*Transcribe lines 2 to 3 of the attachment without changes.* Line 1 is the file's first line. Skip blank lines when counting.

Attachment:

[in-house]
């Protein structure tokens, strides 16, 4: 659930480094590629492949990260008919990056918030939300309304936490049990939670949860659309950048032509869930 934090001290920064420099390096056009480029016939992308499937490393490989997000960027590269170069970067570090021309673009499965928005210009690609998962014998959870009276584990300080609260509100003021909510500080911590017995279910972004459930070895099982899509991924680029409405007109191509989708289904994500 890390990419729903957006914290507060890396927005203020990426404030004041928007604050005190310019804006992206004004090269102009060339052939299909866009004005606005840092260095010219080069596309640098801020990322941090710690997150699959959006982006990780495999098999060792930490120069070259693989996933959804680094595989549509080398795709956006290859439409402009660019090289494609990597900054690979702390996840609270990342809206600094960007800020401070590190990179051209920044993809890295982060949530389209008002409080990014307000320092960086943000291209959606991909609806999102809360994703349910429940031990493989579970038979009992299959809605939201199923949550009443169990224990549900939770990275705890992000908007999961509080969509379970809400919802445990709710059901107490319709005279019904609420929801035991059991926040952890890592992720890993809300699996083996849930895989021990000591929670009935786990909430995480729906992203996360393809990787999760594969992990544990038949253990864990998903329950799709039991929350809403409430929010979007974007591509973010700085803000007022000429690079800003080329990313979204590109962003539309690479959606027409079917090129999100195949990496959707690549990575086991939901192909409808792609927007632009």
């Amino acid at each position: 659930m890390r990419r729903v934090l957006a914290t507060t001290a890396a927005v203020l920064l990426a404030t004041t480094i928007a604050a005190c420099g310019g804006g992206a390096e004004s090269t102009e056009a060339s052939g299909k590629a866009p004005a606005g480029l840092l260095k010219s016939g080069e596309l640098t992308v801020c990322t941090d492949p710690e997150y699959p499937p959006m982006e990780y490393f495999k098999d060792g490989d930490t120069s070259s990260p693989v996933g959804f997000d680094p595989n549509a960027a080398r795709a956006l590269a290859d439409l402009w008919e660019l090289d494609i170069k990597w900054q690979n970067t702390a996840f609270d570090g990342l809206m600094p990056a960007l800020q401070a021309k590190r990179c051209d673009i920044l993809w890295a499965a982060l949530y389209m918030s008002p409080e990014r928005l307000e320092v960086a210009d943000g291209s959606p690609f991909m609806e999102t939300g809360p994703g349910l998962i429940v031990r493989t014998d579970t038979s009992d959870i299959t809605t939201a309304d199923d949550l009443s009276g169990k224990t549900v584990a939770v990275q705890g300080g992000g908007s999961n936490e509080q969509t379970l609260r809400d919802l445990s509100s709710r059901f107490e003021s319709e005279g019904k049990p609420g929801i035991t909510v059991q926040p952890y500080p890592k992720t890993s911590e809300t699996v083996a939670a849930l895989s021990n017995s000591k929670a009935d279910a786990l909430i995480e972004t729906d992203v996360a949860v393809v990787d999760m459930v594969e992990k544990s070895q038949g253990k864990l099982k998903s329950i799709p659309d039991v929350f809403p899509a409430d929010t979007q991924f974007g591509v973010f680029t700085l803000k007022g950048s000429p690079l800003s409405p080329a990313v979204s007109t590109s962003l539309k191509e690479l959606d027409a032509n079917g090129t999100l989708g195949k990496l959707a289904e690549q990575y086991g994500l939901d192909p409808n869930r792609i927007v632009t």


């Protein structure tokens, strides 16, 4: 659930480094590629492949990260008919990056918030939300309304936490049990939670949860659309950048032509869930 934090001290920064420099390096056009480029016939992308499937490393490989997000960027590269170069970067570090021309673009499965928005210009690609998962014998959870009276584990300080609260509100003021909510500080911590017995279910972004459930070895099982899509991924680029409405007109191509989708289904994500 890390990419729903957006914290507060890396927005203020990426404030004041928007604050005190310019804006992206004004090269102009060339052939299909866009004005606005840092260095010219080069596309640098801020990322941090710690997150699959959006982006990780495999098999060792930490120069070259693989996933959804680094595989549509080398795709956006290859439409402009660019090289494609990597900054690979702390996840609270990342809206600094960007800020401070590190990179051209920044993809890295982060949530389209008002409080990014307000320092960086943000291209959606991909609806999102809360994703349910429940031990493989579970038979009992299959809605939201199923949550009443169990224990549900939770990275705890992000908007999961509080969509379970809400919802445990709710059901107490319709005279019904609420929801035991059991926040952890890592992720890993809300699996083996849930895989021990000591929670009935786990909430995480729906992203996360393809990787999760594969992990544990038949253990864990998903329950799709039991929350809403409430929010979007974007591509973010700085803000007022000429690079800003080329990313979204590109962003539309690479959606027409079917090129999100195949990496959707690549990575086991939901192909409808792609927007632009």
């Amino acid at each position: 659930m890390r990419r729903v934090l957006a914290t507060t001290a890396a927005v203020l920064l990426a404030t004041t480094i928007a604050a005190c420099g310019g804006g992206a390096e004004s090269t102009e056009a060339s052939g299909k590629a866009p004005a606005g480029l840092l260095k010219s016939g080069e596309l640098t992308v801020c990322t941090d492949p710690e997150y699959p499937p959006m982006e990780y490393f495999k098999d060792g490989d930490t120069s070259s990260p693989v996933g959804f997000d680094p595989n549509a960027a080398r795709a956006l590269a290859d439409l402009w008919e660019l090289d494609i170069k990597w900054q690979n970067t702390a996840f609270d570090g990342l809206m600094p990056a960007l800020q401070a021309k590190r990179c051209d673009i920044l993809w890295a499965a982060l949530y389209m918030s008002p409080e990014r928005l307000e320092v960086a210009d943000g291209s959606p690609f991909m609806e999102t939300g809360p994703g349910l998962i429940v031990r493989t014998d579970t038979s009992d959870i299959t809605t939201a309304d199923d949550l009443s009276g169990k224990t549900v584990a939770v990275q705890g300080g992000g908007s999961n936490e509080q969509t379970l609260r809400d919802l445990s509100s709710r059901f107490e003021s319709e005279g019904k049990p609420g929801i035991t909510v059991q926040p952890y500080p890592k992720t890993s911590e809300t699996v083996a939670a849930l895989s021990n017995s000591k929670a009935d279910a786990l909430i995480e972004t729906d992203v996360a949860v393809v990787d999760m459930v594969e992990k544990s070895q038949g253990k864990l099982k998903s329950i799709p659309d039991v929350f809403p899509a409430d929010t979007q991924f974007g591509v973010f680029t700085l803000k007022g950048s000429p690079l800003s409405p080329a990313v979204s007109t590109s962003l539309k191509e690479l959606d027409a032509n079917g090129t999100l989708g195949k990496l959707a289904e690549q990575y086991g994500l939901d192909p409808n869930r792609i927007v632009t």